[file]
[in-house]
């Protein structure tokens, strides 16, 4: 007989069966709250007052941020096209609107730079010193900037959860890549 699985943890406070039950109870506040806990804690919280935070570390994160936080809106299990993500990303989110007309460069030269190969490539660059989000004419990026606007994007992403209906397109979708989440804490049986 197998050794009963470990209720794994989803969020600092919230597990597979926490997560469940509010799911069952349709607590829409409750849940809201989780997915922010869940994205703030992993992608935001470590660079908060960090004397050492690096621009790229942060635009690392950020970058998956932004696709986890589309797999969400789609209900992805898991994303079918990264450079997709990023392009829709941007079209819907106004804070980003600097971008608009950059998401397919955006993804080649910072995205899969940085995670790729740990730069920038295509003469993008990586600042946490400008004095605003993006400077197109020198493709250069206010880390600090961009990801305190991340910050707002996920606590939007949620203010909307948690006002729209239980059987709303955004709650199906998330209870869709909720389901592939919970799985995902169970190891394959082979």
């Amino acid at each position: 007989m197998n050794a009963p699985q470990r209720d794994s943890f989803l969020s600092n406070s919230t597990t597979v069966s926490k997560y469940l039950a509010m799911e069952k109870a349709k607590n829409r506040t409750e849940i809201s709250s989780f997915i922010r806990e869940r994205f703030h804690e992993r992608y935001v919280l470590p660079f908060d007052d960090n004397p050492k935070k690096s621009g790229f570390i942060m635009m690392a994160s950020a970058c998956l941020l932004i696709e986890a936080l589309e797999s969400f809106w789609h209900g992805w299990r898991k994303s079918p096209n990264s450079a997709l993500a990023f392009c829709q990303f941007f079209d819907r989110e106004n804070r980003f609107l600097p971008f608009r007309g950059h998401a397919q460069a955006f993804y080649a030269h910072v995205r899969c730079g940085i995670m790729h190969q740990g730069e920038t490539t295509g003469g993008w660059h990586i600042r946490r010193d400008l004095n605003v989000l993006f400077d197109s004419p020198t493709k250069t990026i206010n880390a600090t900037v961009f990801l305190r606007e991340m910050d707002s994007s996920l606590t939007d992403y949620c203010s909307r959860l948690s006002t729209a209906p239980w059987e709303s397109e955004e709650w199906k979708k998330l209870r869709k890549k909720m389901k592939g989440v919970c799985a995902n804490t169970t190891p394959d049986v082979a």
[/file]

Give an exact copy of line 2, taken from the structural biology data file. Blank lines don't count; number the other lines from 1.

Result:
């Protein structure tokens, strides 16, 4: 007989069966709250007052941020096209609107730079010193900037959860890549 699985943890406070039950109870506040806990804690919280935070570390994160936080809106299990993500990303989110007309460069030269190969490539660059989000004419990026606007994007992403209906397109979708989440804490049986 197998050794009963470990209720794994989803969020600092919230597990597979926490997560469940509010799911069952349709607590829409409750849940809201989780997915922010869940994205703030992993992608935001470590660079908060960090004397050492690096621009790229942060635009690392950020970058998956932004696709986890589309797999969400789609209900992805898991994303079918990264450079997709990023392009829709941007079209819907106004804070980003600097971008608009950059998401397919955006993804080649910072995205899969940085995670790729740990730069920038295509003469993008990586600042946490400008004095605003993006400077197109020198493709250069206010880390600090961009990801305190991340910050707002996920606590939007949620203010909307948690006002729209239980059987709303955004709650199906998330209870869709909720389901592939919970799985995902169970190891394959082979």